2005-01-30 15:18:36 UTC
THEIR GOVERNMENT AT WORK
Women told, 'Work in brothel, or else'
German law forces out-of-work females
to take sex jobs or lose unemployment
Posted: January 30, 2005
1:00 a.m. Eastern
© 2005 WorldNetDaily.com
A provision in the German welfare system is forcing out-of-work women
to chose between taking jobs in the sex industry or losing their
Once one of the most generous systems in Europe, Germany's unemployment
program has been reformed to require those out of work to take jobs for
which they are qualified, or lose benefits. In the case of women,
females below the age of 55 who have been out of work for a year or
more must take any available job offered.
The full legalization of prostitution two years ago - with brothel
owners now paying taxes and employee health insurance - has created
an awkward situation at German job centers where employers can access
the official government database of those seeking work, reports the
One 25-year-old waitress, an unemployed information technology
professional, had indicated a willingness to work in a bar at night and
had past experience working in a cafe. A potential employer, finding
her profile promising, contacted the job center about hiring her. Only
after the young woman called to inquire about the job did she learn the
employer was a brothel. When she refused the position, she was
threatened with cuts to her unemployment benefits.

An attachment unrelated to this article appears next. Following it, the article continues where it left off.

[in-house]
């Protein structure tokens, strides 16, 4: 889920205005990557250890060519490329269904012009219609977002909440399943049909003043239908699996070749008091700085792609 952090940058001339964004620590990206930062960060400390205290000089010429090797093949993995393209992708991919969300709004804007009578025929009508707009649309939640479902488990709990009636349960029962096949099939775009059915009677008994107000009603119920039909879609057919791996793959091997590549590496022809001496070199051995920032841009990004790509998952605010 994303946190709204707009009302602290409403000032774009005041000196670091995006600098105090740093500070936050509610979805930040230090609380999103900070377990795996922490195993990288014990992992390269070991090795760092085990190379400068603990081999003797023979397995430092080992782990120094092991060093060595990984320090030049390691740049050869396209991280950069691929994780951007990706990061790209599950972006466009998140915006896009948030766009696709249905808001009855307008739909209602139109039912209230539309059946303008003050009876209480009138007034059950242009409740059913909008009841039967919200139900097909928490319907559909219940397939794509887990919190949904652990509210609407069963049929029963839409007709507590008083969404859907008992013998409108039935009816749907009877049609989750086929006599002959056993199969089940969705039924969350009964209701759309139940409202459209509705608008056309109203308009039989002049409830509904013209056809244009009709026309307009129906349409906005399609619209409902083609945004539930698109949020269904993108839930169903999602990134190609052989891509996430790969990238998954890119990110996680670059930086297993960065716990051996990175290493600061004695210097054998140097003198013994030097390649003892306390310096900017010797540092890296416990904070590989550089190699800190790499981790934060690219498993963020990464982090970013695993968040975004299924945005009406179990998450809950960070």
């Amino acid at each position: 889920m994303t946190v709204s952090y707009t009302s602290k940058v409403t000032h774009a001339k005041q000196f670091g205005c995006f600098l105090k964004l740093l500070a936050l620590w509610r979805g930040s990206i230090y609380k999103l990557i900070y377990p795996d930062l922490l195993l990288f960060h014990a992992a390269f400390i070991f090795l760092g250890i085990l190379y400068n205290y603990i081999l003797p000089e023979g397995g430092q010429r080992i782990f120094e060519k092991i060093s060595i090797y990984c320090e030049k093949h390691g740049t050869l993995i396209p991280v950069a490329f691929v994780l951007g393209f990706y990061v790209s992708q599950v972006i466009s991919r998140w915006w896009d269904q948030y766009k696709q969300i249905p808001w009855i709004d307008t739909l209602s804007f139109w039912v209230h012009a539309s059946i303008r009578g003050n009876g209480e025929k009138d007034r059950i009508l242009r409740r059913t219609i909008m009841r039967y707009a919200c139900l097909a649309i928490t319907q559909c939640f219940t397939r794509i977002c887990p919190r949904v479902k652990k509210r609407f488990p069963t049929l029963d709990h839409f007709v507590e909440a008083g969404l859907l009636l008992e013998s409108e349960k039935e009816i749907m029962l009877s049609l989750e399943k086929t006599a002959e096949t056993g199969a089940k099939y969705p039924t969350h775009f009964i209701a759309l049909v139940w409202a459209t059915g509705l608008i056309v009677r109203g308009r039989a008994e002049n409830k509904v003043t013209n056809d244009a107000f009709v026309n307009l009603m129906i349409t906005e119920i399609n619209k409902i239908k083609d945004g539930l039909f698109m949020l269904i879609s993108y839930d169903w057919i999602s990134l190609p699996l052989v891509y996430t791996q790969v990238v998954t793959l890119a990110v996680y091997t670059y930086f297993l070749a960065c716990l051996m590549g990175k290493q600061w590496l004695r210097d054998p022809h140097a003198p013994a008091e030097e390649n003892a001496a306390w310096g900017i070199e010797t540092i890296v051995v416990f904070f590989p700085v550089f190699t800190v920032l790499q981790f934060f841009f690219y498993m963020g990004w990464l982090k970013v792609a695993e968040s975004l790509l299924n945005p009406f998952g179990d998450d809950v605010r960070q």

Centers that do not penalize job seekers who refuse offered positions
are subject to lawsuits by the employers.
"There is now nothing in the law to stop women from being sent into the
sex industry," says Merchthild Garweg, a Hamburg lawyer. "The new
regulations say that working in the sex industry is not immoral any
more, and so jobs cannot be turned down without a risk to benefits."
Garweg notes that women who have past experience as telemarketers or
call service workers have been offered positions with telephone-sex
services. New laws permit sex-oriented employers to advertise in the
job centers and provide for the suing of job centers that refuse to
accept their ads.
When the German government crafted the recent welfare reforms, brothels
were initially considered for exclusion, but they were believed too
difficult to distinguish from bars. Their inquiries for potential
workers are treated no differently than those from grocery stores or
"Why shouldn't I look for employees through the job center when I pay
my taxes just like anybody else?" asked one central Berlin brothel
owner who has been using the local database to find prospective
The German experience closely follows that of the Netherlands,
according to the Coalition Against Trafficking in Women. Following the
2000 legalization of prostitution by the Dutch and the registration of
prostitutes, brothels began using official job centers to find new
Garwig believes pressure on job centers to meet employment targets is
only going to make the current situation worse.
"They are already prepared to push women into jobs related to sexual
services, but which don't count as prostitution," she says.
"Now that prostitution is no longer considered by the law to be
immoral, there is really nothing but the goodwill of the job centers to
stop them from pushing women into jobs they don't want to do."
Last year, the German federal government announced that it would be
fining employers that failed to hire trainees - a measure to be
applied to brothels as well as other employers. Brothels failing to
hire one apprentice for every 15 employees will be fined for failing to
promote the sex industry.
Germany legalized prostitution in 2002 in the belief it would slow down
the trafficking in women and reduce the role of organized crime in the
profession. Instead, government is expanding the sex industry by
guaranteeing a steady stream of new recruits, some willing and some